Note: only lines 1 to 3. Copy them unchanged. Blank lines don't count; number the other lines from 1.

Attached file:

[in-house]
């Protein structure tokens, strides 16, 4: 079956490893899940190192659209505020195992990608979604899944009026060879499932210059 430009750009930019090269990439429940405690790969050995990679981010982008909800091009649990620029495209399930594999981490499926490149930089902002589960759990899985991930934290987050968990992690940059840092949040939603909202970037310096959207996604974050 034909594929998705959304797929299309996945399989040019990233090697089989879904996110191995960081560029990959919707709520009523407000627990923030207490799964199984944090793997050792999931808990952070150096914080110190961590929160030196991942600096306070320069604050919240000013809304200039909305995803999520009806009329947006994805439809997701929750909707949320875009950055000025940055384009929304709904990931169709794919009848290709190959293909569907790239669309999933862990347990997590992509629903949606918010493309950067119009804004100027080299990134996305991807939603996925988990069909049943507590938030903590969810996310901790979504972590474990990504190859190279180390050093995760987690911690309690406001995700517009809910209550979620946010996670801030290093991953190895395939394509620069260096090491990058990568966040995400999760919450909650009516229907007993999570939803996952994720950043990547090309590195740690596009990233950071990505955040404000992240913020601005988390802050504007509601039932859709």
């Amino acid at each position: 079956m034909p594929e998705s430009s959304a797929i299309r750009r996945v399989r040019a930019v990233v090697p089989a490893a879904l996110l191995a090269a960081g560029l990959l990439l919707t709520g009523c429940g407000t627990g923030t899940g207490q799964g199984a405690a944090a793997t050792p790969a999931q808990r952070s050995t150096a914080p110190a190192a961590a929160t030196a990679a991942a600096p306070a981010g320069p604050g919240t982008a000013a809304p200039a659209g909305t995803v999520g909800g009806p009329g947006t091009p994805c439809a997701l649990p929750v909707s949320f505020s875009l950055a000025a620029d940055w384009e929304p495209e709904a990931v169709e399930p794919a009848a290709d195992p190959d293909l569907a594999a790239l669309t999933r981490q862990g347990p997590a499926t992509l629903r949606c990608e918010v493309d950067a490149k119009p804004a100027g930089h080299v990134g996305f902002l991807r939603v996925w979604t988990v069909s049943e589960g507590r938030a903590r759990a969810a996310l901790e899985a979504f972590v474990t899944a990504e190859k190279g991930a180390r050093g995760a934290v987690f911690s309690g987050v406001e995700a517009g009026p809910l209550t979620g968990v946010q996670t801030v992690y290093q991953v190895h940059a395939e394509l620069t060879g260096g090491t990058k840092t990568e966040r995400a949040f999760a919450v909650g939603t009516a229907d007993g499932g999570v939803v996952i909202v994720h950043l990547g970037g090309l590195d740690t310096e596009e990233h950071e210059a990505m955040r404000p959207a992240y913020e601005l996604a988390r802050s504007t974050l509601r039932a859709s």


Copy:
[in-house]
């Protein structure tokens, strides 16, 4: 079956490893899940190192659209505020195992990608979604899944009026060879499932210059 430009750009930019090269990439429940405690790969050995990679981010982008909800091009649990620029495209399930594999981490499926490149930089902002589960759990899985991930934290987050968990992690940059840092949040939603909202970037310096959207996604974050 034909594929998705959304797929299309996945399989040019990233090697089989879904996110191995960081560029990959919707709520009523407000627990923030207490799964199984944090793997050792999931808990952070150096914080110190961590929160030196991942600096306070320069604050919240000013809304200039909305995803999520009806009329947006994805439809997701929750909707949320875009950055000025940055384009929304709904990931169709794919009848290709190959293909569907790239669309999933862990347990997590992509629903949606918010493309950067119009804004100027080299990134996305991807939603996925988990069909049943507590938030903590969810996310901790979504972590474990990504190859190279180390050093995760987690911690309690406001995700517009809910209550979620946010996670801030290093991953190895395939394509620069260096090491990058990568966040995400999760919450909650009516229907007993999570939803996952994720950043990547090309590195740690596009990233950071990505955040404000992240913020601005988390802050504007509601039932859709």
């Amino acid at each position: 079956m034909p594929e998705s430009s959304a797929i299309r750009r996945v399989r040019a930019v990233v090697p089989a490893a879904l996110l191995a090269a960081g560029l990959l990439l919707t709520g009523c429940g407000t627990g923030t899940g207490q799964g199984a405690a944090a793997t050792p790969a999931q808990r952070s050995t150096a914080p110190a190192a961590a929160t030196a990679a991942a600096p306070a981010g320069p604050g919240t982008a000013a809304p200039a659209g909305t995803v999520g909800g009806p009329g947006t091009p994805c439809a997701l649990p929750v909707s949320f505020s875009l950055a000025a620029d940055w384009e929304p495209e709904a990931v169709e399930p794919a009848a290709d195992p190959d293909l569907a594999a790239l669309t999933r981490q862990g347990p997590a499926t992509l629903r949606c990608e918010v493309d950067a490149k119009p804004a100027g930089h080299v990134g996305f902002l991807r939603v996925w979604t988990v069909s049943e589960g507590r938030a903590r759990a969810a996310l901790e899985a979504f972590v474990t899944a990504e190859k190279g991930a180390r050093g995760a934290v987690f911690s309690g987050v406001e995700a517009g009026p809910l209550t979620g968990v946010q996670t801030v992690y290093q991953v190895h940059a395939e394509l620069t060879g260096g090491t990058k840092t990568e966040r995400a949040f999760a919450v909650g939603t009516a229907d007993g499932g999570v939803v996952i909202v994720h950043l990547g970037g090309l590195d740690t310096e596009e990233h950071e210059a990505m955040r404000p959207a992240y913020e601005l996604a988390r802050s504007t974050l509601r039932a859709s």